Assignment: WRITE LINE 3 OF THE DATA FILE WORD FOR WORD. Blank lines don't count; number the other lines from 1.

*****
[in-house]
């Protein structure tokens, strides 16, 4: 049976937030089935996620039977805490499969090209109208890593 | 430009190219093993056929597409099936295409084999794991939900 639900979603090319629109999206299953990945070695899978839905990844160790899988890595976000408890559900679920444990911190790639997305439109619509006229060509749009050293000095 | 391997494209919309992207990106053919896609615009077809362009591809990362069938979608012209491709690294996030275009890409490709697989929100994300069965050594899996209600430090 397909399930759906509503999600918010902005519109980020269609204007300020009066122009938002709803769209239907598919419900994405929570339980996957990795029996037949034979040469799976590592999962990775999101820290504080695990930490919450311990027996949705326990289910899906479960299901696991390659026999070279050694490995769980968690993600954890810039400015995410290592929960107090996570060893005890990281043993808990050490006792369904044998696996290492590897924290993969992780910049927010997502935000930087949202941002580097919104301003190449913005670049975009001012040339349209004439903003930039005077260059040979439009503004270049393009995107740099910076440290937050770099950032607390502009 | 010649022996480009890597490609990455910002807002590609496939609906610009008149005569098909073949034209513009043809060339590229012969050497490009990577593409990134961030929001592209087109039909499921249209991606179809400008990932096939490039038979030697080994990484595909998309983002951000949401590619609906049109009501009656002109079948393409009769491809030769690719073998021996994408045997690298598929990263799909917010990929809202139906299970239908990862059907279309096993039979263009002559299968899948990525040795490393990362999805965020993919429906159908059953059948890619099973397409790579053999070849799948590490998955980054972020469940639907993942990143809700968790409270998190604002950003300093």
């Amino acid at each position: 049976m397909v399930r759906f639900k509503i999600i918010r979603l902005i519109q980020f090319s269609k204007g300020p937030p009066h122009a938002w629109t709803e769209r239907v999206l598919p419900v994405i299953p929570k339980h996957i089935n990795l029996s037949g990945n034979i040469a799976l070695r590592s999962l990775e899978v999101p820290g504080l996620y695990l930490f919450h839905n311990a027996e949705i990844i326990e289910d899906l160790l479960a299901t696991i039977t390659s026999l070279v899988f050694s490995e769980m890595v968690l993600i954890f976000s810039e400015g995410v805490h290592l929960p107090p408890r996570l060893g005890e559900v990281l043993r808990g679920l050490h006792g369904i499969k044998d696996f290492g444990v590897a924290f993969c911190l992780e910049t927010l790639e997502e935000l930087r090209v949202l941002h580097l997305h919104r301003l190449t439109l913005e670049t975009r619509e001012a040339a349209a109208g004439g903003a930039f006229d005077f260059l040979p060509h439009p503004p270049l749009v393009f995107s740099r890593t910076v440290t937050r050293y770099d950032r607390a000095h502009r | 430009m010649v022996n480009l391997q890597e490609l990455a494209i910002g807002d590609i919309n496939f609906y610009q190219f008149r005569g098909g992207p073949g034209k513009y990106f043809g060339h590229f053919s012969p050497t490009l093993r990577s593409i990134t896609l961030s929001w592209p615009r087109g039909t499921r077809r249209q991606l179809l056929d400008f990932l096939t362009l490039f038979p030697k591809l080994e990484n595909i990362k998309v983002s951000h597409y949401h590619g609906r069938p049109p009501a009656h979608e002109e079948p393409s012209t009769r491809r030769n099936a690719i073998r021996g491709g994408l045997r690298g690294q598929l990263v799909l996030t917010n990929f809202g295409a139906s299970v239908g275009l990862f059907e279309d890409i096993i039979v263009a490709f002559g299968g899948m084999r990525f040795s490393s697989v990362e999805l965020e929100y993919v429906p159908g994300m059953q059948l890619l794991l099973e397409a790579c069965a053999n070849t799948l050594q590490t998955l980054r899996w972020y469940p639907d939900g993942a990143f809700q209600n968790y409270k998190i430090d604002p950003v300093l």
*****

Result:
């Amino acid at each position: 049976m397909v399930r759906f639900k509503i999600i918010r979603l902005i519109q980020f090319s269609k204007g300020p937030p009066h122009a938002w629109t709803e769209r239907v999206l598919p419900v994405i299953p929570k339980h996957i089935n990795l029996s037949g990945n034979i040469a799976l070695r590592s999962l990775e899978v999101p820290g504080l996620y695990l930490f919450h839905n311990a027996e949705i990844i326990e289910d899906l160790l479960a299901t696991i039977t390659s026999l070279v899988f050694s490995e769980m890595v968690l993600i954890f976000s810039e400015g995410v805490h290592l929960p107090p408890r996570l060893g005890e559900v990281l043993r808990g679920l050490h006792g369904i499969k044998d696996f290492g444990v590897a924290f993969c911190l992780e910049t927010l790639e997502e935000l930087r090209v949202l941002h580097l997305h919104r301003l190449t439109l913005e670049t975009r619509e001012a040339a349209a109208g004439g903003a930039f006229d005077f260059l040979p060509h439009p503004p270049l749009v393009f995107s740099r890593t910076v440290t937050r050293y770099d950032r607390a000095h502009r | 430009m010649v022996n480009l391997q890597e490609l990455a494209i910002g807002d590609i919309n496939f609906y610009q190219f008149r005569g098909g992207p073949g034209k513009y990106f043809g060339h590229f053919s012969p050497t490009l093993r990577s593409i990134t896609l961030s929001w592209p615009r087109g039909t499921r077809r249209q991606l179809l056929d400008f990932l096939t362009l490039f038979p030697k591809l080994e990484n595909i990362k998309v983002s951000h597409y949401h590619g609906r069938p049109p009501a009656h979608e002109e079948p393409s012209t009769r491809r030769n099936a690719i073998r021996g491709g994408l045997r690298g690294q598929l990263v799909l996030t917010n990929f809202g295409a139906s299970v239908g275009l990862f059907e279309d890409i096993i039979v263009a490709f002559g299968g899948m084999r990525f040795s490393s697989v990362e999805l965020e929100y993919v429906p159908g994300m059953q059948l890619l794991l099973e397409a790579c069965a053999n070849t799948l050594q590490t998955l980054r899996w972020y469940p639907d939900g993942a990143f809700q209600n968790y409270k998190i430090d604002p950003v300093l």